The spread of the novel coronavirus (COVID-19) has been a disaster for the economy, shown weaknesses in public health systems, and killed thousands people worldwide. It has also made clear how interconnected the modern world has become. Walls are futile for preventing the rapid movement of the virus around the globe.
The failure to reach agreement on production cuts at the recent OPEC+ meetings in Vienna has sent oil prices plummeting, marking a return to volatility after a reasonably calm period. This event too shows the interconnection of the world via global markets.
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The oil “war” that emerged in Vienna in March between Saudi Arabia and Russia affected oil companies and oilfield-services companies, as well as their employees, investors, and local communities. Many energy companies were already highly leveraged and not bringing in sufficient revenue, resulting in declines in market capitalization and jobs. However, there was still hope. That hope has severely eroded over just a week.
This price collapse, oil market experts warned, is different than past crashes. It is a combination of a supply glut with enormous demand loss. Thus, there is no clear precedent for how it might be addressed. The breakdown of the OPEC+ talks will likely have ongoing negative implications for the cartel and its influence. Another key impact is that prices for gasoline and other products made from oil will drop.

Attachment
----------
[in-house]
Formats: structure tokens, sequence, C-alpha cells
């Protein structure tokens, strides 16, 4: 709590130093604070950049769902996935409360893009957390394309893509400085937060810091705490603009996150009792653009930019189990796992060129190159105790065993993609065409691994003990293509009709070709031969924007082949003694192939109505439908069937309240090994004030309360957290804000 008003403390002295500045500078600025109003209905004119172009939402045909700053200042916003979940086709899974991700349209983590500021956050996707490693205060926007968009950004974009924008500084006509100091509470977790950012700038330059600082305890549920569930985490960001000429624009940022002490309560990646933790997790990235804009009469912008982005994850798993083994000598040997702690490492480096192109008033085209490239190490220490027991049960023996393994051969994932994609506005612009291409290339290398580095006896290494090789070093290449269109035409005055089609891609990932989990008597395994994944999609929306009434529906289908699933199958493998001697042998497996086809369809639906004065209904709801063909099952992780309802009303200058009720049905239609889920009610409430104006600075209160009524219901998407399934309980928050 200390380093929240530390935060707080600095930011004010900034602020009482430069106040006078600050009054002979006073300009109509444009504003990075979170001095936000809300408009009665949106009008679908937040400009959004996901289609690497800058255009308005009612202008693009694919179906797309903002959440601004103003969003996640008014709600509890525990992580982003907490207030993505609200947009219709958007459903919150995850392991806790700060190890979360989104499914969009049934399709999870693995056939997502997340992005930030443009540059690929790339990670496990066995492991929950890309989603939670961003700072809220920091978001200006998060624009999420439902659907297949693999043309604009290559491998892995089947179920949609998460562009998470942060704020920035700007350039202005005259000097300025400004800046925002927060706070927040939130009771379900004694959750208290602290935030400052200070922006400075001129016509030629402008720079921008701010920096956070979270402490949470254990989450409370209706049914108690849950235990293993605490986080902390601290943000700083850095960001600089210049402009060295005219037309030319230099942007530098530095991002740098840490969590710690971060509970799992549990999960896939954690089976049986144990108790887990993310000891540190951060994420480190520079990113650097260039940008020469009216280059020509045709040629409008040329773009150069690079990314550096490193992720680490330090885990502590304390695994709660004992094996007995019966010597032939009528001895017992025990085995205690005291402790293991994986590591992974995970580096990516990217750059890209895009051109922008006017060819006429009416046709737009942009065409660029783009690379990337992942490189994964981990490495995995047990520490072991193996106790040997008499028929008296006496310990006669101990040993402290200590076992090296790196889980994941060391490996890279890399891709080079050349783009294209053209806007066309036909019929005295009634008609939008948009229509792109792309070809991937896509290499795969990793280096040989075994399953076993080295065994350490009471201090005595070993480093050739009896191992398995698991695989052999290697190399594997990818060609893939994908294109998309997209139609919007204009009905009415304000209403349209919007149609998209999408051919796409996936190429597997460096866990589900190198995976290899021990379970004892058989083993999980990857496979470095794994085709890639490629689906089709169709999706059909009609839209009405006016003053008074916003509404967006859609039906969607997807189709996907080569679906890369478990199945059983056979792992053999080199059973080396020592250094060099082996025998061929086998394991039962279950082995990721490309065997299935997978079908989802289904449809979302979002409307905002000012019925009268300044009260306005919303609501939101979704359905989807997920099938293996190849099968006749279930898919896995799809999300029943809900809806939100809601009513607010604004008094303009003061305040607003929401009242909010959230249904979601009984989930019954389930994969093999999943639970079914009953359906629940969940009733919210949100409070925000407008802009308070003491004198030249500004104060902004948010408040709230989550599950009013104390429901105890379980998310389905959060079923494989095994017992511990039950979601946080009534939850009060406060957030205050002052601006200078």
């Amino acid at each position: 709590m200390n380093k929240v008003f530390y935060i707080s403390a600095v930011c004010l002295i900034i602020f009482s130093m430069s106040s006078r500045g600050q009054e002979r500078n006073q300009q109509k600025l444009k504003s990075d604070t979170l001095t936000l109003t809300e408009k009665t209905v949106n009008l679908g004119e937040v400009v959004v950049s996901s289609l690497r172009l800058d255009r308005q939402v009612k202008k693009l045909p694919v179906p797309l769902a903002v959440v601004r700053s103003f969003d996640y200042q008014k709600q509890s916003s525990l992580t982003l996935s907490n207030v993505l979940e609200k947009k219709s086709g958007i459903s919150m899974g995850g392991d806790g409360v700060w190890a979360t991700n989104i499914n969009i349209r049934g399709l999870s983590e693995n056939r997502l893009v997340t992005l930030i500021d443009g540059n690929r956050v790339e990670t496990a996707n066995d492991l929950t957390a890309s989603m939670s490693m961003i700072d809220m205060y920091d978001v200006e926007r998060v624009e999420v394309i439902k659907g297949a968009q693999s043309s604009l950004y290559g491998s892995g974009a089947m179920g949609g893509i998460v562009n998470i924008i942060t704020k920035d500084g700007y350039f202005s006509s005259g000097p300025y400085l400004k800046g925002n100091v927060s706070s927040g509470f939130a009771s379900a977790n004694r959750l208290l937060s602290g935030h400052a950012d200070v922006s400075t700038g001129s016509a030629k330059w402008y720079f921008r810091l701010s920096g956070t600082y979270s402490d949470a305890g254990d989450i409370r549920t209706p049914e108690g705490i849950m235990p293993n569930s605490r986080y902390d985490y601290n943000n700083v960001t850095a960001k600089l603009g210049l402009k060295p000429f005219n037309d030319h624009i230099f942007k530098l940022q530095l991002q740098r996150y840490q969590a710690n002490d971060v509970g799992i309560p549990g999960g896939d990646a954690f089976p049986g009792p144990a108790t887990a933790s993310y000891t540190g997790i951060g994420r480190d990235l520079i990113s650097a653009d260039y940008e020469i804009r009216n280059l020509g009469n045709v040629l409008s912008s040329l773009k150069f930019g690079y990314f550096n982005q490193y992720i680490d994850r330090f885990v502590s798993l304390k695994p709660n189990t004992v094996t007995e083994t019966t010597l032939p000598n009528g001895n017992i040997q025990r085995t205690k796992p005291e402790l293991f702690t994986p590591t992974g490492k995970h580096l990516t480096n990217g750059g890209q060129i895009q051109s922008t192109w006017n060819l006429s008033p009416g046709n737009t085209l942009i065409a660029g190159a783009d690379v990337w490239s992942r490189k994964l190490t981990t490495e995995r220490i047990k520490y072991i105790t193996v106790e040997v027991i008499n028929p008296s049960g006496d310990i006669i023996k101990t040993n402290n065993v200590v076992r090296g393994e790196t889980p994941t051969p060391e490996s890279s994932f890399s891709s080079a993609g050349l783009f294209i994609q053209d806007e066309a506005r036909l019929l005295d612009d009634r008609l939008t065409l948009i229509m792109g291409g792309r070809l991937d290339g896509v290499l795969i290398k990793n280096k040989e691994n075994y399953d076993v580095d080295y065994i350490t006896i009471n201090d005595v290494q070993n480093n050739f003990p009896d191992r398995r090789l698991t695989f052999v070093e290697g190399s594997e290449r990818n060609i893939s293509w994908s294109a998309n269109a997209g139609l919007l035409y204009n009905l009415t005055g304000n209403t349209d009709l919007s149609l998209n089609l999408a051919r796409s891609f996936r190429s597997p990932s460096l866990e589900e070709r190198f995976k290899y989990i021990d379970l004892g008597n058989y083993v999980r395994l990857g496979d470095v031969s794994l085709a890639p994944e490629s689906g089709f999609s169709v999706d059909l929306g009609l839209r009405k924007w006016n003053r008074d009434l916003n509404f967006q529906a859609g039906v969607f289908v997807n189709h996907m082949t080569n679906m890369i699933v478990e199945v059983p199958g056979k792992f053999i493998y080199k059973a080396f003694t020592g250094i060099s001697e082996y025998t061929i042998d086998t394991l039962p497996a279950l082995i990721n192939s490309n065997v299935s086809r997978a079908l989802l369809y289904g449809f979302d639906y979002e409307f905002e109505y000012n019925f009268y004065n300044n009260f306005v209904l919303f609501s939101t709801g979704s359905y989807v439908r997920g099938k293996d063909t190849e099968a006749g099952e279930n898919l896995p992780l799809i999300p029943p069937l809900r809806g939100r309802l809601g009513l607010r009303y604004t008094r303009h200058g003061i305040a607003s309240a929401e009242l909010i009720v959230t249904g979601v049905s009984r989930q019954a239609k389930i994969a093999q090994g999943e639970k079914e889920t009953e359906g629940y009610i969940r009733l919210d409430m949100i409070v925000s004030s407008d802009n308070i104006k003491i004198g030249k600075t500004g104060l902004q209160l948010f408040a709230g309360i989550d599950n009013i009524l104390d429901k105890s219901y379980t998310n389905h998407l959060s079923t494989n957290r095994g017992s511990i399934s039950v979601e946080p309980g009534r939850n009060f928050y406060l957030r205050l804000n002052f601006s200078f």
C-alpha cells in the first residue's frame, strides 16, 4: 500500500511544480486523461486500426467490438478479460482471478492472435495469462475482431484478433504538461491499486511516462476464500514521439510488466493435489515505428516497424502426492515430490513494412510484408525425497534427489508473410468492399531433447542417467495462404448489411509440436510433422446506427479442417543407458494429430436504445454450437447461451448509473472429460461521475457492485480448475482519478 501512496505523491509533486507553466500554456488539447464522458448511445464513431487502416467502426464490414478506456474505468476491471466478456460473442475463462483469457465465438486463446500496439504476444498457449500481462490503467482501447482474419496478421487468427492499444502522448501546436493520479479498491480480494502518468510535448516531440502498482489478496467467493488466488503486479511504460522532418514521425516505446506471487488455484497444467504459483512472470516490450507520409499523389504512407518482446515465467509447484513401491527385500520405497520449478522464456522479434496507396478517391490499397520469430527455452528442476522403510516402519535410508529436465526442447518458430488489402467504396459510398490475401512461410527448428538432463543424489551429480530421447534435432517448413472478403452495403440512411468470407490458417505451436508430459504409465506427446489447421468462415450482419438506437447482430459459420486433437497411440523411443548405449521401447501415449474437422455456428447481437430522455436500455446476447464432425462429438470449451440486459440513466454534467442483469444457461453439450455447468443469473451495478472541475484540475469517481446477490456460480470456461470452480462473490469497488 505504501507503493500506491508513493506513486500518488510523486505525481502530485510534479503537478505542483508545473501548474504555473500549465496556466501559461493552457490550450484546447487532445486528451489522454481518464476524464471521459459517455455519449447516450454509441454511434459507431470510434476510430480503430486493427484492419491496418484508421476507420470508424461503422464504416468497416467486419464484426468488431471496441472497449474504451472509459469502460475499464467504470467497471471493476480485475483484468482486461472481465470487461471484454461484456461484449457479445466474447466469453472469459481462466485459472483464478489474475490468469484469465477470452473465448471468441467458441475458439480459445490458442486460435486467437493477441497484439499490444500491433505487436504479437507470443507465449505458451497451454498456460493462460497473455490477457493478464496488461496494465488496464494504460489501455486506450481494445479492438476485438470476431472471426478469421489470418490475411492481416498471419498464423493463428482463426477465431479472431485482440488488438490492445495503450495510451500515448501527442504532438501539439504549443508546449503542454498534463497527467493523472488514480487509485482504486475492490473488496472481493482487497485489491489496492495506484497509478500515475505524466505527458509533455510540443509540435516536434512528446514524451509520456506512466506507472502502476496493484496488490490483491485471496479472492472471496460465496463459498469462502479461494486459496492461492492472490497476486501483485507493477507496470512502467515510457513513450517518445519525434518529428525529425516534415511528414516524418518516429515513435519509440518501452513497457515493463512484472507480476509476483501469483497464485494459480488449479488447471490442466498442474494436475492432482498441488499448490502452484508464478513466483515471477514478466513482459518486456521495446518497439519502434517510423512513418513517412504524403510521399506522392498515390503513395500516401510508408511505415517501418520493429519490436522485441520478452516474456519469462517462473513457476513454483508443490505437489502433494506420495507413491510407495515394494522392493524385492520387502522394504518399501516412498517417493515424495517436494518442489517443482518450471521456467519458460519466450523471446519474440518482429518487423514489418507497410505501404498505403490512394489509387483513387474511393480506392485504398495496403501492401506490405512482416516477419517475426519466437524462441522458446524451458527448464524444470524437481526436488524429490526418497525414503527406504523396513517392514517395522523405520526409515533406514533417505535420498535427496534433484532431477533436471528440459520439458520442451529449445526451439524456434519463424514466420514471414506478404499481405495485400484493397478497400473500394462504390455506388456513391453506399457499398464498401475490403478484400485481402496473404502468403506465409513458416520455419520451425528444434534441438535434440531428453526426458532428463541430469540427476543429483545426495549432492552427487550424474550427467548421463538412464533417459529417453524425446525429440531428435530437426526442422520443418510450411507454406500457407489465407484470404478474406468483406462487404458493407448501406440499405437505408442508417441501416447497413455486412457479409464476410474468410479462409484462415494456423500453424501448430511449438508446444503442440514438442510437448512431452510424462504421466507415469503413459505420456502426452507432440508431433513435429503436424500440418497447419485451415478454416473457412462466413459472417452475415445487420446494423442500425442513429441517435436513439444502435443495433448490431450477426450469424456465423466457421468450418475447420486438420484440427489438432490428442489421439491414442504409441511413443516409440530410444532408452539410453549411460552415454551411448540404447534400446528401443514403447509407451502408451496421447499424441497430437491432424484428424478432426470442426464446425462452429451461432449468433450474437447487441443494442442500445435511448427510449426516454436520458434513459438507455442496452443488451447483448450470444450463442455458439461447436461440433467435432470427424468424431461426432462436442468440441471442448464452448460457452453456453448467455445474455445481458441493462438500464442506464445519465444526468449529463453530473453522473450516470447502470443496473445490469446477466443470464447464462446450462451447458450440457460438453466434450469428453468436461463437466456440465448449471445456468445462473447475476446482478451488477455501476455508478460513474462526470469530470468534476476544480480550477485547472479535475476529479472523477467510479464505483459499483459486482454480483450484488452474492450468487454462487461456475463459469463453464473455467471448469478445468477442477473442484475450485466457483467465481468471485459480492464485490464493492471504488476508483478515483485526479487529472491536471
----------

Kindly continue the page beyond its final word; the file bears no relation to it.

Despite the painful and empirical evidence that we live in an interconnected world, many still take this interdependence as an affront to national sovereignty. They hide within the rhetoric of populism and nationalism. Energy dominance is nonsense, as is energy independence.
The goal, rather, should be real energy security, including resilient economics, communities, and markets. Such a security goal requires a new approach to global energy statecraft, rooted not in boisterous language, but in staid policies and regulations that acknowledge volatility in prices and inevitable geopolitical disruptions. As the energy landscape continues to change and evolve, a pivot towards resilient security will also enable a transition to a sustainable and low-carbon future.
The volatility and uncertainty in energy markets bring an opportunity to redefine energy security for a multi-polar, ever-more connected world. Crises can foster cooperation, and an increasingly more interconnected set of energy markets could encourage a more stable, lower-carbon future.
— Writer is Fellow – Foreign Policy, Energy Security and Climate Initiative